A truth universally acknowledged…

£10 note

  “It is a truth universally acknowledged, that an organisation in possession of some data, must be in want of a Chief Data Officer”

— Growth and Governance, by Jane Austen (1813) [1]

 

I wrote about a theoretical job description for a Chief Data Officer back in November 2015 [2]. While I have been on “paternity leave” following the birth of our second daughter, a couple of genuine CDO job specs landed in my inbox. While unable to respond for the aforementioned reasons, I did leaf through the documents. Something immediately struck me; they were essentially wish-lists covering a number of data-related fields, rather than a description of what a CDO might actually do. Clearly I’m not going to cite the actual text here, but the following is representative of what appeared in both requirement lists:

CDO wishlist

Mandatory Requirements:

Highly Desirable Requirements:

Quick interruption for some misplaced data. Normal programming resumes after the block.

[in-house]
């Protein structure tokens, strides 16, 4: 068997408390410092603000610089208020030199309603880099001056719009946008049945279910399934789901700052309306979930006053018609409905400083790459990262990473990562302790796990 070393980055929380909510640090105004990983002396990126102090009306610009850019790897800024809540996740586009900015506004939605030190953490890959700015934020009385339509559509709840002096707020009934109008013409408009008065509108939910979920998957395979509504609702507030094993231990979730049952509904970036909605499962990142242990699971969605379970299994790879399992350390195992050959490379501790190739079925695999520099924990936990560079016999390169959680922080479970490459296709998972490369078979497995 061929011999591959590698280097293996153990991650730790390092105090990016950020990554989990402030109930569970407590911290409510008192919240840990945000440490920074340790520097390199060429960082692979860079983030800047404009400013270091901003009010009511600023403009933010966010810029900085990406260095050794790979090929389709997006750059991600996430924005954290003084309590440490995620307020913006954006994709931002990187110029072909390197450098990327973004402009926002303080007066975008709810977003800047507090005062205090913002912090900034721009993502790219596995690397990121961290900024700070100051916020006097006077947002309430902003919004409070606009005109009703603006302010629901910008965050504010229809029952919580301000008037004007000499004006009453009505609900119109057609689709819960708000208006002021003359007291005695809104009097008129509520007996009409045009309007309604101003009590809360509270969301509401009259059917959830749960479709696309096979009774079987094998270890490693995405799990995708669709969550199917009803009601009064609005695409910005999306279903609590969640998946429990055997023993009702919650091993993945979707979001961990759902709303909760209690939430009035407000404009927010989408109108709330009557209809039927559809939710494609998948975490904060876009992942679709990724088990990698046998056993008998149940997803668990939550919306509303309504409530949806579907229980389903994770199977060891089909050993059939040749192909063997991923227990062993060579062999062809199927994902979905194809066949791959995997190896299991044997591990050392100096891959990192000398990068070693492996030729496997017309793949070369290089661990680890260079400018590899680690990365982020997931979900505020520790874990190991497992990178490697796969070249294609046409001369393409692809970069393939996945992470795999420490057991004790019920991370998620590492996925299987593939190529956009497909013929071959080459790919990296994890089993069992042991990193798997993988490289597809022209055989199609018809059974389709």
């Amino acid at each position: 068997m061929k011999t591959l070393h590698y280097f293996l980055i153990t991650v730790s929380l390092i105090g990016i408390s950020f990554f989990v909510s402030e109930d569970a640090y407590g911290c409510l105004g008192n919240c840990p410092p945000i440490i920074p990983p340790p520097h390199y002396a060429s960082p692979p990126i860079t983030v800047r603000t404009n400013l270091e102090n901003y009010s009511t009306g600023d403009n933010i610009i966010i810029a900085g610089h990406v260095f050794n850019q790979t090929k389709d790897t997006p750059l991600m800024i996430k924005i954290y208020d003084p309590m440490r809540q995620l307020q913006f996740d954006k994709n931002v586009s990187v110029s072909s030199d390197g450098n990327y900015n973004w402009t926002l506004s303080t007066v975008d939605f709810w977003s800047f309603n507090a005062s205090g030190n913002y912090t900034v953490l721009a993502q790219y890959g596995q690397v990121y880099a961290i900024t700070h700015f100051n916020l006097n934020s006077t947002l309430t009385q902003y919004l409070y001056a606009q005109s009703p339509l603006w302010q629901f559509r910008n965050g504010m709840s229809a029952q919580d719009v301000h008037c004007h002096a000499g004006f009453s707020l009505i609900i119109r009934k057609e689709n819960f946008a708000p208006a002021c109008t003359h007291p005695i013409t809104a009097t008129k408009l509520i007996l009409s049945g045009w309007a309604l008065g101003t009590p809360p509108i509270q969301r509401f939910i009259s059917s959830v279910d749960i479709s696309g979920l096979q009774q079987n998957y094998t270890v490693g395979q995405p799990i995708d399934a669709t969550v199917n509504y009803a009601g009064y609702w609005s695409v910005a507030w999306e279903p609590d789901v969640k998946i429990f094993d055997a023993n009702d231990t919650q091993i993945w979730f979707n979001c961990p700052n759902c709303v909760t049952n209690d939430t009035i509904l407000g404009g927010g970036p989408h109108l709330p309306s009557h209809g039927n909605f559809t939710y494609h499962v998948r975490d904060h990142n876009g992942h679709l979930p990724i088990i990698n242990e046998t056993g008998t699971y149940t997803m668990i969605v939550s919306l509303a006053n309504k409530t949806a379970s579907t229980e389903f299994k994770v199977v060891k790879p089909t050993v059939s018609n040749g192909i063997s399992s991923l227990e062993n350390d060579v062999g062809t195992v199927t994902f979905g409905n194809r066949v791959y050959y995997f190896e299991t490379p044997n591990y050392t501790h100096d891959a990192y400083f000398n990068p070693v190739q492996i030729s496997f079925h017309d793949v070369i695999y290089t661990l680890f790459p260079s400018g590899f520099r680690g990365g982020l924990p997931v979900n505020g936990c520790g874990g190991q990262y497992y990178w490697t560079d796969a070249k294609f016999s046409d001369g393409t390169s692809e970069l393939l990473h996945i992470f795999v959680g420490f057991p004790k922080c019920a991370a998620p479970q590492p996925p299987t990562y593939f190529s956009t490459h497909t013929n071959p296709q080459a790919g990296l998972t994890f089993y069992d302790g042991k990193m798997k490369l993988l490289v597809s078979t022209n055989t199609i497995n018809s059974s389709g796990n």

• PhD in Mathematics or a numerical science (with a strong record of highly-cited publications)
  • MBA from a top-tier Business School
  • TOGAF certification
  • PRINCE2 and Agile Practitioner
  • Invulnerability and X-ray vision [3]
  • Mastery of the lesser incantations and a cloak of invisibility [3]
  • High midi-chlorian reading [3]
  • Full, clean driving licence

Your common, all-garden CDO

The above list may have descended into farce towards the end, but I would argue that the problems started to occur much earlier. The above is not a description of what is required to be a successful CDO, it’s a description of a Swiss Army Knife. There is also the minor practical point that, out of a World population of around 7.5 billion, there may well be no one who ticks all the boxes [4].

Let’s make the fallacy of this type of job description clearer by considering what a simmilar approach would look like if applied to what is generally the most senior role in an organisation, the CEO. Whoever drafted the above list of requirements would probably characterise a CEO as follows: